- Category : Football Manager
- Type : PSP
- Profile : 4/6 - Opportunistic / Role Model
- Definition : Split - Large
- Incarnation Cross : RAX Unexpected 4
José Mourinho, GOIH (pron. IPA /?u'z? mo'?i?u/) (full name: José Mário dos Santos Mourinho Félix) (born January 26, 1963 in Setúbal) is a Portuguese football manager and the current manager of Premier League club Chelsea. He is the son of Félix Mourinho, a former Portuguese international goalkeeper.
Mourinho is considered to be one of the best coaches in Europe, having won four consecutive league titles (two at Porto and two at Chelsea) and also the UEFA Champions League and the UEFA Cup with Porto. For two consecutive years (2004 and 2005), Mourinho was named the world's best football coach by the International Federation of Football History and Statistics (IFFHS). He is well-known for his self-belief and has at times been a controversial figure.
Mourinho's playing career consisted of a few generally unsuccessful spells at small clubs. His clear aptitude was his impressive managing and organisational ability and from an early age he prepared match reports and dossiers for his father's teams. He also has a degree in Physical Education, specialising in sports methodology and worked as a high school coach.
After low-key backroom jobs at Estrela da Amadora and his hometown club Vitória de Setúbal in the early 1990s, Mourinho soon earned the nickname Tradutor (translator), when he worked with Sir Bobby Robson as his translator (technically his interpreter) at both Sporting Lisbon and then F.C. Porto.
He then followed Robson to FC Barcelona in 1996 where he learned Catalan. When Robson left for PSV, Mourinho stayed at Barcelona and worked with Robson's replacement, Dutch coach Louis van Gaal. Mourinho's undoubted confidence and personality helped him get beyond his original role, as he began to participate actively in coaching sessions and management meetings. Eventually, Mourinho coached FC Barcelona B.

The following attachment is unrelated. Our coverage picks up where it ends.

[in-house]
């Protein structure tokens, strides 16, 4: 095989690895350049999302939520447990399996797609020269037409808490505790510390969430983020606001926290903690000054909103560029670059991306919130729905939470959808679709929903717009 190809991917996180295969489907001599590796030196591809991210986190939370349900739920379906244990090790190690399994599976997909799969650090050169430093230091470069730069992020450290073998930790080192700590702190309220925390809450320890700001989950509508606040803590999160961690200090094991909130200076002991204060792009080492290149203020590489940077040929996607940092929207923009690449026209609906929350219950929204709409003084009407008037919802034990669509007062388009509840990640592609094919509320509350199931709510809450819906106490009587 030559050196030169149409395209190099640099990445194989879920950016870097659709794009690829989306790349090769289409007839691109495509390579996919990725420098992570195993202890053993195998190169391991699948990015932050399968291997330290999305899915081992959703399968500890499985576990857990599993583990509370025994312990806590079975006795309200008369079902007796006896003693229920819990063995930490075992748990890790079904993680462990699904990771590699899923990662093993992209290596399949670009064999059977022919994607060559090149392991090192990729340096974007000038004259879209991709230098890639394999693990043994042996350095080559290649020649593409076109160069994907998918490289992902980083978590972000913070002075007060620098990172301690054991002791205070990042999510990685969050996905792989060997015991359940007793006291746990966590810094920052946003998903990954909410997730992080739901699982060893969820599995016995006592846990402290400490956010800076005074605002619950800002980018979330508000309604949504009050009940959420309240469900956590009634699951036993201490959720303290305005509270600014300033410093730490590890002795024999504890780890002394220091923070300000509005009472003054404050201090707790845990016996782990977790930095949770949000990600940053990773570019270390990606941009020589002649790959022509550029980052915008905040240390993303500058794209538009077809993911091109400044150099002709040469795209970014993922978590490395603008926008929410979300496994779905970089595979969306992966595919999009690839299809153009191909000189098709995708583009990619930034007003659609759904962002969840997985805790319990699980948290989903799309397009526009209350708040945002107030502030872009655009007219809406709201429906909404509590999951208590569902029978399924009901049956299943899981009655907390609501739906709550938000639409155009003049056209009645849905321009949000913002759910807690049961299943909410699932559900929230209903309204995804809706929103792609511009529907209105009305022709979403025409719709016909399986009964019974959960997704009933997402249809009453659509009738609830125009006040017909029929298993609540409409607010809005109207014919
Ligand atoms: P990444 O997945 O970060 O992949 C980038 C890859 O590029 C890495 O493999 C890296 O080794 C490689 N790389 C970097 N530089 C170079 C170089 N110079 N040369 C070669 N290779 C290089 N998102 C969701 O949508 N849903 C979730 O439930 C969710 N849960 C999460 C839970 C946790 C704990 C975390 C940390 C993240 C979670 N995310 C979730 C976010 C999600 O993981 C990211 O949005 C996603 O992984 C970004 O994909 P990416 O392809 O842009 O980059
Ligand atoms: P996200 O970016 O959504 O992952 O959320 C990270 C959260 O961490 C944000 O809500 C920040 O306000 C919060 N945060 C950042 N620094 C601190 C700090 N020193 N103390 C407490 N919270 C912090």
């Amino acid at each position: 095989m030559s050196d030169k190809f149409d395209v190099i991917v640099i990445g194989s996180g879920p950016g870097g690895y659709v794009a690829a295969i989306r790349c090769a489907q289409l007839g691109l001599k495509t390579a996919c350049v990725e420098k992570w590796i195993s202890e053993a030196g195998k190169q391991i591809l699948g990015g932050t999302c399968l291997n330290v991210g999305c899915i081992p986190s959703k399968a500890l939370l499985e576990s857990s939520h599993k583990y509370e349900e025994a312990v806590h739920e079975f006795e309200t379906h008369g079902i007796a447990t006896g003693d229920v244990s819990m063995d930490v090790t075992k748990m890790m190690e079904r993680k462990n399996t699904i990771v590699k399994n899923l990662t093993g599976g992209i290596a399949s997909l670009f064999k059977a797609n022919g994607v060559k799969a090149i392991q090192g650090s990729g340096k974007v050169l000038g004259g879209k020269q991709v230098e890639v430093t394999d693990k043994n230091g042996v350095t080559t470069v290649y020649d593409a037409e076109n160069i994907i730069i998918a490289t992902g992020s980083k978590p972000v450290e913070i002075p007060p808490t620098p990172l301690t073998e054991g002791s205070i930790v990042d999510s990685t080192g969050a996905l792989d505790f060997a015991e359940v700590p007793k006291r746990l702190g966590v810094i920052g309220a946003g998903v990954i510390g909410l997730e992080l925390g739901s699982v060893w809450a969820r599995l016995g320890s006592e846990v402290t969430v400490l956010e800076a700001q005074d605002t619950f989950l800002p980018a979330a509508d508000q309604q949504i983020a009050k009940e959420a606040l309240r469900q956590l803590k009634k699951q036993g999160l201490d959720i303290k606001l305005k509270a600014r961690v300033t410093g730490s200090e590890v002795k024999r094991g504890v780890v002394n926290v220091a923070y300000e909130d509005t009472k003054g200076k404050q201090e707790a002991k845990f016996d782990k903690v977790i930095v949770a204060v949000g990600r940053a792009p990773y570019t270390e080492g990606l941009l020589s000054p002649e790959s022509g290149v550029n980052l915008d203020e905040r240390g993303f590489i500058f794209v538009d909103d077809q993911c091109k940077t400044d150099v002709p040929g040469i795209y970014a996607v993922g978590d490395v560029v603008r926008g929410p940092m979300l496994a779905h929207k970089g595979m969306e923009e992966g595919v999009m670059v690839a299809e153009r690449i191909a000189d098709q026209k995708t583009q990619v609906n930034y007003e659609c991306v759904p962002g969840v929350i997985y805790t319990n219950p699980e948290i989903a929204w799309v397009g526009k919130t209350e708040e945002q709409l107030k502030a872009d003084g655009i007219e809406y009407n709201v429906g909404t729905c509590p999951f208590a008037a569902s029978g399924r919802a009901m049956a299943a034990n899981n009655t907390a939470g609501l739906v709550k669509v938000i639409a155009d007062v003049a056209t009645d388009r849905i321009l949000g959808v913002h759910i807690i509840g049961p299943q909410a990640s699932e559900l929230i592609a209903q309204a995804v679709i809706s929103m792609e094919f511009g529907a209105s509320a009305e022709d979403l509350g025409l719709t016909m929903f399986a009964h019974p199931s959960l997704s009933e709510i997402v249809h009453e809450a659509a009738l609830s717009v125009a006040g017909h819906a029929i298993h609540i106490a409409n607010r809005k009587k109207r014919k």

Sport Lisboa e Benfica and União de Leiria
In 2000 his chance of becoming a manager finally arrived when he was selected to replace Jupp Heynckes at Lisbon side Benfica after the fourth week of the Portuguese Liga. Mourinho picked Carlos Mozer, a retired but still highly respected Benfica defender, to be his assistant.
However, while the duo was popular, especially after a 3-0 win against fierce rivals Sporting, Benfica's election turned against club president João Vale e Azevedo, and the newly-elected Manuel Vilarinho already had another coach waiting on the wings, Toni - a legend for Benfica's fans. Although Vilarinho had no intention of firing him immediately, Mourinho decided to ask for an extension to his contract in the middle of the season. When the president refused, Mourinho quit Benfica (after just nine games in charge). Vilarinho later said in an interview that if Mourinho had won the championship, he would have extended his contract.
The next season, 2001-02, Mourinho worked for unfashionable mid-tablers União de Leiria, where the club climbed as high as the fourth place.
He was then hand-picked in January 2002 by FCP to replace Octávio Machado as the manager of the badly-motivated and unhappy team, which was already out of contention for the league title and was on the verge of not qualifying for any European competition. Mourinho guided the team to third place that year after a strong 15-game run (WDL 11-2-2) and gave the promise of "making FCP champions next year".